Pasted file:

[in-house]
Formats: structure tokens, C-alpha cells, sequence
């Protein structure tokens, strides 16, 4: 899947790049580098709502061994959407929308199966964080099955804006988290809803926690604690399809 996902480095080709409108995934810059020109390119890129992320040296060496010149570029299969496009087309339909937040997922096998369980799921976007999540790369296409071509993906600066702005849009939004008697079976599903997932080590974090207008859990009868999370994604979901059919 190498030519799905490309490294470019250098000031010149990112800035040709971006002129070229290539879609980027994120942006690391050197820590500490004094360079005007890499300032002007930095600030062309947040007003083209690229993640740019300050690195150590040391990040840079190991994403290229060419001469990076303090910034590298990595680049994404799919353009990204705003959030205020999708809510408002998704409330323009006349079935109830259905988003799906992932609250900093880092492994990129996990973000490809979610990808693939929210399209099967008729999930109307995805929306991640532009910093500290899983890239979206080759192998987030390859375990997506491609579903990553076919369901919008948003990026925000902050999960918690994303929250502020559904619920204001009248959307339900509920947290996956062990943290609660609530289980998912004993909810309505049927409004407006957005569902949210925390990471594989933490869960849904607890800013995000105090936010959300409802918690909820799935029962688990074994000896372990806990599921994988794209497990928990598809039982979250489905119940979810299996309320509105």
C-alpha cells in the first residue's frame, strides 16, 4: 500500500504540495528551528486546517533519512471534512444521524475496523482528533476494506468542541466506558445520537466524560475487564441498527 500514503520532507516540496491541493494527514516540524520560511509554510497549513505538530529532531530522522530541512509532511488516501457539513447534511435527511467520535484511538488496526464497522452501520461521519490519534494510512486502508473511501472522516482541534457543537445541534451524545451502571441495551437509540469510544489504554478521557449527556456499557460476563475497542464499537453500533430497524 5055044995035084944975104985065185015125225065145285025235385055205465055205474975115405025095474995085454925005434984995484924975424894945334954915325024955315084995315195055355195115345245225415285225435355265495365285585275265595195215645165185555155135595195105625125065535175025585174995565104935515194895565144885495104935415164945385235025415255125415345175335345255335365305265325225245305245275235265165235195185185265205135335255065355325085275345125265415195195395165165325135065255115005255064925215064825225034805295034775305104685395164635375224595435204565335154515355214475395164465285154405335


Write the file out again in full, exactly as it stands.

[in-house]
Formats: structure tokens, C-alpha cells, sequence
């Protein structure tokens, strides 16, 4: 899947790049580098709502061994959407929308199966964080099955804006988290809803926690604690399809 996902480095080709409108995934810059020109390119890129992320040296060496010149570029299969496009087309339909937040997922096998369980799921976007999540790369296409071509993906600066702005849009939004008697079976599903997932080590974090207008859990009868999370994604979901059919 190498030519799905490309490294470019250098000031010149990112800035040709971006002129070229290539879609980027994120942006690391050197820590500490004094360079005007890499300032002007930095600030062309947040007003083209690229993640740019300050690195150590040391990040840079190991994403290229060419001469990076303090910034590298990595680049994404799919353009990204705003959030205020999708809510408002998704409330323009006349079935109830259905988003799906992932609250900093880092492994990129996990973000490809979610990808693939929210399209099967008729999930109307995805929306991640532009910093500290899983890239979206080759192998987030390859375990997506491609579903990553076919369901919008948003990026925000902050999960918690994303929250502020559904619920204001009248959307339900509920947290996956062990943290609660609530289980998912004993909810309505049927409004407006957005569902949210925390990471594989933490869960849904607890800013995000105090936010959300409802918690909820799935029962688990074994000896372990806990599921994988794209497990928990598809039982979250489905119940979810299996309320509105």
C-alpha cells in the first residue's frame, strides 16, 4: 500500500504540495528551528486546517533519512471534512444521524475496523482528533476494506468542541466506558445520537466524560475487564441498527 500514503520532507516540496491541493494527514516540524520560511509554510497549513505538530529532531530522522530541512509532511488516501457539513447534511435527511467520535484511538488496526464497522452501520461521519490519534494510512486502508473511501472522516482541534457543537445541534451524545451502571441495551437509540469510544489504554478521557449527556456499557460476563475497542464499537453500533430497524 5055044995035084944975104985065185015125225065145285025235385055205465055205474975115405025095474995085454925005434984995484924975424894945334954915325024955315084995315195055355195115345245225415285225435355265495365285585275265595195215645165185555155135595195105625125065535175025585174995565104935515194895565144885495104935415164945385235025415255125415345175335345255335365305265325225245305245275235265165235195185185265205135335255065355325085275345125265415195195395165165325135065255115005255064925215064825225034805295034775305104685395164635375224595435204565335154515355214475395164465285154405335